What Size Solar Battery Do I Need?
A solar battery can be one of the most useful parts of your home solar system, allowing you to draw on your solar-generated power even when the sun isn’t shining. This helps you reduce your reliance on expensive and environmentally-unfriendly fossil fuels and become even more energy-independent.
But what size battery do you need? Solar batteries come in a variety of sizes, and you’ll need to pick the right one based on your energy needs. In this article, we’ll show you some of the factors that go into solar battery size and how you can calculate the right size for you.
What Size Solar Battery do You Need?
These are the steps you’ll need to follow to determine the right size of solar battery for your home.
- Find out how much energy you use in a typical day. The easiest way to find this information is to check your energy bill — you should find a number expressed in kilowatt-hours. Divide that number by 30 to find a rough daily average, and then convert that number to watt-hours (just multiply by 1000). This number can vary quite a bit between houses, but a typical figure for an Australian home is around 20kWh per day.
Remember that you don’t need to account for all of your energy usage with your battery, just the hours you aren’t getting sunlight.
- Find out how much backup you need. Some houses require more solar storage than others. Factors here include how many daily sunlight hours your area gets, how dark your winters are, and how often you experience energy shortages. The main role of your battery is to keep your system going when your solar panels can’t provide enough energy, so this plays a big role in how much storage you need.
- Find out how cold your area gets. This impacts the storage capacity of your battery, so colder areas need more storage.
So even though your energy needs are 20kWh per day, you might only need a battery that supports 5kWh per day.
Once you have this information, it’s time to find the right battery size. This isn’t quite as simple as just taking your energy needs and buying a battery of that size, because of something called depth of discharge (DoD) which essentially refers to how much of your battery capacity you can actually access.
Lead solar batteries usually have a DoD of about 80%, which means a 20kWh battery only really gives you 10kWh of charge, so you’ll need to multiply your daily energy usage in kWh by 2 to find the right battery size. Lithium batteries tend to have a DoD closer to 5-10%.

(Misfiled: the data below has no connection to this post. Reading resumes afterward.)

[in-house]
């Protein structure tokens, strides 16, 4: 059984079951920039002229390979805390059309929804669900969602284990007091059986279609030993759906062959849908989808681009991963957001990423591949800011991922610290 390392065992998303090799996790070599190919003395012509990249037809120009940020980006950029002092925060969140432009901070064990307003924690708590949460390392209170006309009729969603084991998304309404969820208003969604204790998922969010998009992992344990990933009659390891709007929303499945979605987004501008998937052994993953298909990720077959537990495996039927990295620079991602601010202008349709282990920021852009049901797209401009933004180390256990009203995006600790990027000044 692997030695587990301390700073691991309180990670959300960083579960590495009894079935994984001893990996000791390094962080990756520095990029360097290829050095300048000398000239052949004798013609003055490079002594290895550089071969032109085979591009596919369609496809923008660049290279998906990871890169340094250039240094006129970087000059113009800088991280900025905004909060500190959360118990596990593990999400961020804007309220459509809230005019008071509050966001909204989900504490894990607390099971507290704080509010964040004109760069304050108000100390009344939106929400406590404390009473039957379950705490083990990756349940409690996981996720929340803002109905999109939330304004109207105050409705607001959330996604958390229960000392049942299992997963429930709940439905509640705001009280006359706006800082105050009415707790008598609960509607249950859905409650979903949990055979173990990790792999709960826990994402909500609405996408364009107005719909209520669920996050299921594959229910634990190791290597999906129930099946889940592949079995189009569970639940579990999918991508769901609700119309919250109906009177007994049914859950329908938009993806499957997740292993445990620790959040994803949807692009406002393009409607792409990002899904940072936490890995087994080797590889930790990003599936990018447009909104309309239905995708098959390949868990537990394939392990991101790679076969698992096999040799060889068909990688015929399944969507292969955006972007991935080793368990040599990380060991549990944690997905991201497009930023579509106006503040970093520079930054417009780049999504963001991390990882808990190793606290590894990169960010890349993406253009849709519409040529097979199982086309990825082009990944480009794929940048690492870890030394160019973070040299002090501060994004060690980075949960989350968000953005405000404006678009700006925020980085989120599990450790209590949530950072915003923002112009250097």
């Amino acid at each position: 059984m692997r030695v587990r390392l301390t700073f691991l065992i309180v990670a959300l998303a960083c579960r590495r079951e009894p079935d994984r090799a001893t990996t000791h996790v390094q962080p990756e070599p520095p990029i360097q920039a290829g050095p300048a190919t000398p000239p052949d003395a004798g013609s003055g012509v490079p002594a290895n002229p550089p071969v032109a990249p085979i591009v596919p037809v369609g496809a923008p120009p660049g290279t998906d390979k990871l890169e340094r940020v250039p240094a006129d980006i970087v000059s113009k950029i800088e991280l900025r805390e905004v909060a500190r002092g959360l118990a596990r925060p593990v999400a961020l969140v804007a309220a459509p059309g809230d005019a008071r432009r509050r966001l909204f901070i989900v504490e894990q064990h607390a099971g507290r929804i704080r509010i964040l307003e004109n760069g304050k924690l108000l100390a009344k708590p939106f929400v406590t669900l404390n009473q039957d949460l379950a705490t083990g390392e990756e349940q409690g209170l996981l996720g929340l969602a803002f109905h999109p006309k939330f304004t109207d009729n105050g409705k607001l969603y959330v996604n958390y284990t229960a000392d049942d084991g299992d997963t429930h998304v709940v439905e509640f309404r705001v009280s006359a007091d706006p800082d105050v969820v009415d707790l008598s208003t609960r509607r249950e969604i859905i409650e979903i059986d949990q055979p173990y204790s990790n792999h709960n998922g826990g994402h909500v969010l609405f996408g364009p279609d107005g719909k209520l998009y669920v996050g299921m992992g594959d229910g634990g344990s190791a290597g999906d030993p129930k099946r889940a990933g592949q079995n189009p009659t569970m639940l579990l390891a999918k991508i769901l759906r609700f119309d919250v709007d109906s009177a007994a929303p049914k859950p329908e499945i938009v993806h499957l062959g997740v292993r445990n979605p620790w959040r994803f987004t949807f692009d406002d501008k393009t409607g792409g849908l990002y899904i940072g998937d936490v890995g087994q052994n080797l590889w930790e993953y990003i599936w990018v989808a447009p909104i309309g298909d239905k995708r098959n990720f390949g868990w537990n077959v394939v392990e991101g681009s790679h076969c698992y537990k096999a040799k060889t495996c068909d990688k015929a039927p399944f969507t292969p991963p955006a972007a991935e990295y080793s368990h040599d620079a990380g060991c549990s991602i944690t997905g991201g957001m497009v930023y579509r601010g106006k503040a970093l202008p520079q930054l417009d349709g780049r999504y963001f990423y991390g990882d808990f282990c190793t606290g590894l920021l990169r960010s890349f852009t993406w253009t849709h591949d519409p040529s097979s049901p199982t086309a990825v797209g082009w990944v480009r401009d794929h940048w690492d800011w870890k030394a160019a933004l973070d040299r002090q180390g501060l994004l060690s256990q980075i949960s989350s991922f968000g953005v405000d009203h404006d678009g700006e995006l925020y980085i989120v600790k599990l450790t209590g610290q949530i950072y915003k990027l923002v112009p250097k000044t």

Multiplying to match your battery’s DoD might still not be enough. It’s usually safer to opt for a battery size bigger than what you need, just to be sure.
Converting kWh to Ah
Not all batteries will show their capacity in kWh. The typical unit for measuring battery storage capacity is Amp-Hours (Ah). Solar batteries range from less than 100Ah to well over 1000Ah, so there’s a big range here.
Amp-Hours refer to the amount of time a battery will run before it runs out of charge. In other words, a 200Ah battery can sustain a 10 amp load for 20 hours.
To understand the battery size you need in Ah, you’ll need to do a quick calculation.
Let’s assume you need your battery to hold 5kWh to keep your home running during times when sunlight is scarce. First, you need to divide by the voltage of your battery. Most solar batteries are either 6V, 12V, 24V, or 48V. Let’s run the calculation for a 48V battery:
5 ÷ 48 x 1000 = 104Ah
Finally, multiply by 2 to account for your battery’s Depth of Discharge: 208Ah
Lots of Things to Consider
As you’ve probably realised, there are many different factors that go into choosing the right solar battery size. Your energy usage, location, hours of sunlight, how happy you are to depend on the grid, the type of battery you use, the voltage, and much more.
At SnapSolar, we can help. We help households and businesses throughout Mackay and the surrounding Queensland area choose the right battery size for their needs and future plans. Get in touch with us to learn more about how we can help.
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